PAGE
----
Editorial: Focus on the issue

It is easy to blame Ontario premier Kathleen Wynne and her party for the mess we’re in with rural education. They are the ones who cut the funding top-up to rural schools, and set the policy for how school boards close schools.

To be clear though, the Upper Canada District School Board are the ones who have enacted the provincial policies this way.

There were other approaches the UCDSB could have taken to deal with school closure issues. Board administrators had other options than the one they chose.

Other school boards in Ontario have taken more consultative approaches to dealing with school closures. Take the Thames Valley District School board. Before launching their Accommodation Review Committee (ARC)  process, that board held a consultation period with the public. They discussed the challenges before them, sought input in an open and transparent manner. Then a draft proposal was created and now they are in the ARC process. Parents in that board are still fighting school closures, but from the start they were consulted with, and became part of the process.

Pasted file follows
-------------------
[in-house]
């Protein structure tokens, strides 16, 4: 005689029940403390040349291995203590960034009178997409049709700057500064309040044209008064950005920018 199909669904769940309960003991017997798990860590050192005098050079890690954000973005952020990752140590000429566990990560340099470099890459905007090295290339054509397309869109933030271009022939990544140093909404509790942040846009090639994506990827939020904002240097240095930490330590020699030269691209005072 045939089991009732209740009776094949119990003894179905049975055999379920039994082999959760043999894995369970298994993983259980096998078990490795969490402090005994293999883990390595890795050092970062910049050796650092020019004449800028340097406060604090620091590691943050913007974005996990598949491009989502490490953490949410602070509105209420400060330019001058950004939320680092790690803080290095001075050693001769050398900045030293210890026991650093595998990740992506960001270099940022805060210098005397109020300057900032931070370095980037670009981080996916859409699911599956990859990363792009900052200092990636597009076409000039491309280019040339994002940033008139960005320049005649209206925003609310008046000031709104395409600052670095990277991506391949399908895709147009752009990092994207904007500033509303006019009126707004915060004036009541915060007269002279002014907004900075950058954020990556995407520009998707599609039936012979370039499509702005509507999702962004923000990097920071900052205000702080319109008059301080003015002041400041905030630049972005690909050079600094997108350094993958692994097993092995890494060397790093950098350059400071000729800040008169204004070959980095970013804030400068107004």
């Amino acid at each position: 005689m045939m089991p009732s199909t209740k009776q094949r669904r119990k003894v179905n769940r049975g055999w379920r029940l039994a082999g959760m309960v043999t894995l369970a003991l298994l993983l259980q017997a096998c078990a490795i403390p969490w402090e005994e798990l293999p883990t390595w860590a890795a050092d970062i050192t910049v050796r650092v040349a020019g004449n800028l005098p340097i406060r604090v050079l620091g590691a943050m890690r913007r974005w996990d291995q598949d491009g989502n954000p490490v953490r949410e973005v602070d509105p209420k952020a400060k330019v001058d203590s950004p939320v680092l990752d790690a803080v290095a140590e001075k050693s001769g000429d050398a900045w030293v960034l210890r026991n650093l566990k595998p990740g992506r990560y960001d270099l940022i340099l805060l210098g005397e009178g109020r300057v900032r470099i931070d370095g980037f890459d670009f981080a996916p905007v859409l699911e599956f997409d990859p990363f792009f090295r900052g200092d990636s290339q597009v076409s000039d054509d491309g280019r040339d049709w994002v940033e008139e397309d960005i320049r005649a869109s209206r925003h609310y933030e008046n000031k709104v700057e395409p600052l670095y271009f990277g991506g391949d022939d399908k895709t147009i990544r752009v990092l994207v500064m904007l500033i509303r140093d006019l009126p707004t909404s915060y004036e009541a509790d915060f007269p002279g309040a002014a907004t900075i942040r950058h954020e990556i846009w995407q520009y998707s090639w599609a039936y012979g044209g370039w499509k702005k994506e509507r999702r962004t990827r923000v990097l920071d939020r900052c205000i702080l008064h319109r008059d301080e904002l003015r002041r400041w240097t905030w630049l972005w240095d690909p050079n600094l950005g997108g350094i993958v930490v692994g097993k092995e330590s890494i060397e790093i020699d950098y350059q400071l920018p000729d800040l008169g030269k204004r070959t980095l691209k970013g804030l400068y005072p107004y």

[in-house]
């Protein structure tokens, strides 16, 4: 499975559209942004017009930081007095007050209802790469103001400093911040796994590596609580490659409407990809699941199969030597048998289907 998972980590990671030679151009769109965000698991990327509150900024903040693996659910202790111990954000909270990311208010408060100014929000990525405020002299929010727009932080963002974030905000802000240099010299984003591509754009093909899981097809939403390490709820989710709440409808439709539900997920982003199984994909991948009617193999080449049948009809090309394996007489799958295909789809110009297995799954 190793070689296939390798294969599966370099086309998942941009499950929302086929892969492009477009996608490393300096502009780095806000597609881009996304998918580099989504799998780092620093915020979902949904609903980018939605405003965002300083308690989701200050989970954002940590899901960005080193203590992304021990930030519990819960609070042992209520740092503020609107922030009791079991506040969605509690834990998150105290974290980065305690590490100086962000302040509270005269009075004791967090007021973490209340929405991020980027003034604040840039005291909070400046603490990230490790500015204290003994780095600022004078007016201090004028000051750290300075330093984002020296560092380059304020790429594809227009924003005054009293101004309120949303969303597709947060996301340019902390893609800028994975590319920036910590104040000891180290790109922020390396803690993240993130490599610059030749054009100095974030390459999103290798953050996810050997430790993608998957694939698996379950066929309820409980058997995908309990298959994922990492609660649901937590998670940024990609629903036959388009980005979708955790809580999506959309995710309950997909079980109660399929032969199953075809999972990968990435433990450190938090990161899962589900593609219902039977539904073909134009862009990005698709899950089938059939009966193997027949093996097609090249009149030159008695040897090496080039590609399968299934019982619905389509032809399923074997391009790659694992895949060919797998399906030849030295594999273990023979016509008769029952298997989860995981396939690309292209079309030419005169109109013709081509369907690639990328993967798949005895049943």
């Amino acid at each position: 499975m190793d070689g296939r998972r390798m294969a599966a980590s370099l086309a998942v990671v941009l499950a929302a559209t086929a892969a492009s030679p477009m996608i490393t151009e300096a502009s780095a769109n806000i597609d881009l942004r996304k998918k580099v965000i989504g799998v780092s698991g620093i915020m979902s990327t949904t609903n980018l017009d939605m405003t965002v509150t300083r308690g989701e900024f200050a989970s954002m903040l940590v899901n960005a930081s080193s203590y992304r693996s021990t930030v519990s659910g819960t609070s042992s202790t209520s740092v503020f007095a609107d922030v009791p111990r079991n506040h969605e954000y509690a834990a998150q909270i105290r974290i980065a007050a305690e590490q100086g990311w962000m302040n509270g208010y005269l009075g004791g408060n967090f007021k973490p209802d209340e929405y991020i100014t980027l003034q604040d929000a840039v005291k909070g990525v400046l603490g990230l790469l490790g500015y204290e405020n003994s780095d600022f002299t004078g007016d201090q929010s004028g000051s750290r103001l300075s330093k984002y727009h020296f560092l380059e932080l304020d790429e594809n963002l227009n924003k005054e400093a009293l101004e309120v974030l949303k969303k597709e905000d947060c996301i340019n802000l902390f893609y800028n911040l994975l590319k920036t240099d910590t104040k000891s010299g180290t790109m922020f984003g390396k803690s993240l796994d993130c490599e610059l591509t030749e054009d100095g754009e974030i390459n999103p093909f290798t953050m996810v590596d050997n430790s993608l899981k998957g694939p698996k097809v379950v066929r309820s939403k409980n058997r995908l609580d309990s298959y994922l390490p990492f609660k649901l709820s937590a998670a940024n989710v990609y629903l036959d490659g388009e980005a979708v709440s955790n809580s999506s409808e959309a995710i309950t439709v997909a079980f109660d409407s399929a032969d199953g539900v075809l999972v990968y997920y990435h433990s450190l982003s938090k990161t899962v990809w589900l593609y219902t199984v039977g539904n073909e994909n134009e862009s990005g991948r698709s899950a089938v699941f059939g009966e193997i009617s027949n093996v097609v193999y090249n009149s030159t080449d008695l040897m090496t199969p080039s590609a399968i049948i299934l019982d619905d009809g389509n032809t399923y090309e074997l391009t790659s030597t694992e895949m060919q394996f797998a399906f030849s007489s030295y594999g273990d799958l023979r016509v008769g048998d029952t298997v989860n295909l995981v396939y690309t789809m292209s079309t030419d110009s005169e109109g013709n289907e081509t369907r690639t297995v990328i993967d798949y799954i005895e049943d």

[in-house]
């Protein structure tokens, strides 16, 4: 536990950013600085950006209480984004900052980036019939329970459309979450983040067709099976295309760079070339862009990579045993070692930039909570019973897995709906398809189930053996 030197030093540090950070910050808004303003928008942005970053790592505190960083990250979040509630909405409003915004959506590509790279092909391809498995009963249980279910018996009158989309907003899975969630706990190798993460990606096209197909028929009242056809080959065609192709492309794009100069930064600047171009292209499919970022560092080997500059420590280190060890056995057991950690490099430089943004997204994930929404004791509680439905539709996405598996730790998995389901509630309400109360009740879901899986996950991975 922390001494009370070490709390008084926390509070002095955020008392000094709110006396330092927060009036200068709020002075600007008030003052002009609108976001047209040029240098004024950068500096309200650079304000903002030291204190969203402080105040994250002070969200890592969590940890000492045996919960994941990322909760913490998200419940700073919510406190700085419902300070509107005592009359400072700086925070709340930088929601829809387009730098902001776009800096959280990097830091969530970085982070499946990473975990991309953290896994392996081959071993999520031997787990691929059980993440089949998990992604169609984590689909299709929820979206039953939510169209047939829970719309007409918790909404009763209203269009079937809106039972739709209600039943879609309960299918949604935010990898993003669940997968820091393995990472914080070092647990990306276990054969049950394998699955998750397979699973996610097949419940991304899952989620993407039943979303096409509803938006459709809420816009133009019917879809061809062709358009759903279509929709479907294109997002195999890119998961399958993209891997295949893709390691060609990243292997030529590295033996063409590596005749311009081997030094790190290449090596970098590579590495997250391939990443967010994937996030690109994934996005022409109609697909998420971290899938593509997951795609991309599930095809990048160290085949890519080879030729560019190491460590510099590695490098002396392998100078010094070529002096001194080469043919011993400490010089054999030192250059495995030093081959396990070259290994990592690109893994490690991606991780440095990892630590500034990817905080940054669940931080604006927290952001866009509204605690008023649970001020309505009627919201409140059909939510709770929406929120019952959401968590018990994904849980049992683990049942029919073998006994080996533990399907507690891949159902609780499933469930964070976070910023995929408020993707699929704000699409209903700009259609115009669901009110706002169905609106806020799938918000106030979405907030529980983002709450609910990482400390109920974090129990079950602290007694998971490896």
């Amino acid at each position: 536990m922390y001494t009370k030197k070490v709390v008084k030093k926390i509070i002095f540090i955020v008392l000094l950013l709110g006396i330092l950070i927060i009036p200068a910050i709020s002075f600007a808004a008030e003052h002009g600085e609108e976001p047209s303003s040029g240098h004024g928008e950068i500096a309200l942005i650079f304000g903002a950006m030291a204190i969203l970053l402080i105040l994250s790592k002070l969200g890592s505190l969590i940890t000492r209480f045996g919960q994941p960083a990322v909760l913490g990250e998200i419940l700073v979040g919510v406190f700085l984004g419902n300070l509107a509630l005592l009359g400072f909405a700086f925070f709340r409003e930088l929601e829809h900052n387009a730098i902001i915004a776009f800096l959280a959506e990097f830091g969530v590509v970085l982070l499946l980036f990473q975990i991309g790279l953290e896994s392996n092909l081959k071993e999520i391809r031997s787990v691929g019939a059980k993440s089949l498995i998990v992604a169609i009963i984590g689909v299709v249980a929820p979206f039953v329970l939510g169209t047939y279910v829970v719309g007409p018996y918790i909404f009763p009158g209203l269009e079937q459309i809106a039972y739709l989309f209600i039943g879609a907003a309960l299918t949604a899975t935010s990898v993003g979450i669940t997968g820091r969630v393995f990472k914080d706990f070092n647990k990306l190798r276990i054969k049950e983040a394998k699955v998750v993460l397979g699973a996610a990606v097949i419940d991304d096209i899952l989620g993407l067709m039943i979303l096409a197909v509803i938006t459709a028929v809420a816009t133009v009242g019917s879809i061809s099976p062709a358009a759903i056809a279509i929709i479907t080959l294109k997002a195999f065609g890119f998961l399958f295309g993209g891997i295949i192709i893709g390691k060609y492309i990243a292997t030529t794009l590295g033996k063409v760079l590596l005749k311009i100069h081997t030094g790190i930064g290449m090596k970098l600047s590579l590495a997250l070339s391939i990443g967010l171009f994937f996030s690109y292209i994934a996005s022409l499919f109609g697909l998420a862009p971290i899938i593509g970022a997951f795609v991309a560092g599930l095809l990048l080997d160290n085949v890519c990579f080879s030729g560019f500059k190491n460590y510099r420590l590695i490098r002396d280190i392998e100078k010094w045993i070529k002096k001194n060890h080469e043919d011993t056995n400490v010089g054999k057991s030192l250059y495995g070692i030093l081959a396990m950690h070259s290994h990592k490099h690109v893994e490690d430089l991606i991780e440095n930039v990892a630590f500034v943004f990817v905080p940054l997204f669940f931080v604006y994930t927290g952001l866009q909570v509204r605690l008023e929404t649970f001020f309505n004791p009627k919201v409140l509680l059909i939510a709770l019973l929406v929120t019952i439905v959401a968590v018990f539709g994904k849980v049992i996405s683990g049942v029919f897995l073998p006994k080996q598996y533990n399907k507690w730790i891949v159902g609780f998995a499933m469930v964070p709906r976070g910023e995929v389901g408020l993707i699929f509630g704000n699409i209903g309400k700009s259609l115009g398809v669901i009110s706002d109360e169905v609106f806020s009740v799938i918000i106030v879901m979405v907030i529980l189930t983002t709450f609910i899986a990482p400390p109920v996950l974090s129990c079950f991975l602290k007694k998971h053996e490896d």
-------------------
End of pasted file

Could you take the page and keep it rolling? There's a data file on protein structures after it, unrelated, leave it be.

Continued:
Closer to home, the Catholic District School Board of Eastern Ontario entered into an ARC process for closing schools in Cornwall. While it mirrored the UCDSB method of springing the process on to the public unawares, that board has been far more consultative with their process. At that board’s ARC meeting last week in Cornwall, the public was allowed to ask questions from the floor.

Contrast that with the UCDSB. A micro-managed comment period, micro-managed meetings, no public comment or questions allowed at public meetings. Everything must be submitted in a “mother-may-I” format exactly how the UCDSB powers that be wish. Follow the process is often heard from board officials.

The UCDSB ARC process was founded on a draft report that had as many omissions as it has facts. To the point that some trustees are on record as having no confidence in board officials due to the draft report.

People fighting the closure of rural schools have to remember who the real target needs to be to save the schools here in South Dundas. Yes there is a battle to pick with the province, but that time is not now. Expressing concerns to the province and signing petitions is important, but until the June 2018 election, that’s all that can be done at that level.

The school board level is where the fight to save South Dundas schools have to take place. The UCDSB chose to enter the process in the way it has, and the ability to save schools lie at that level.

The community needs to stay focused on that.

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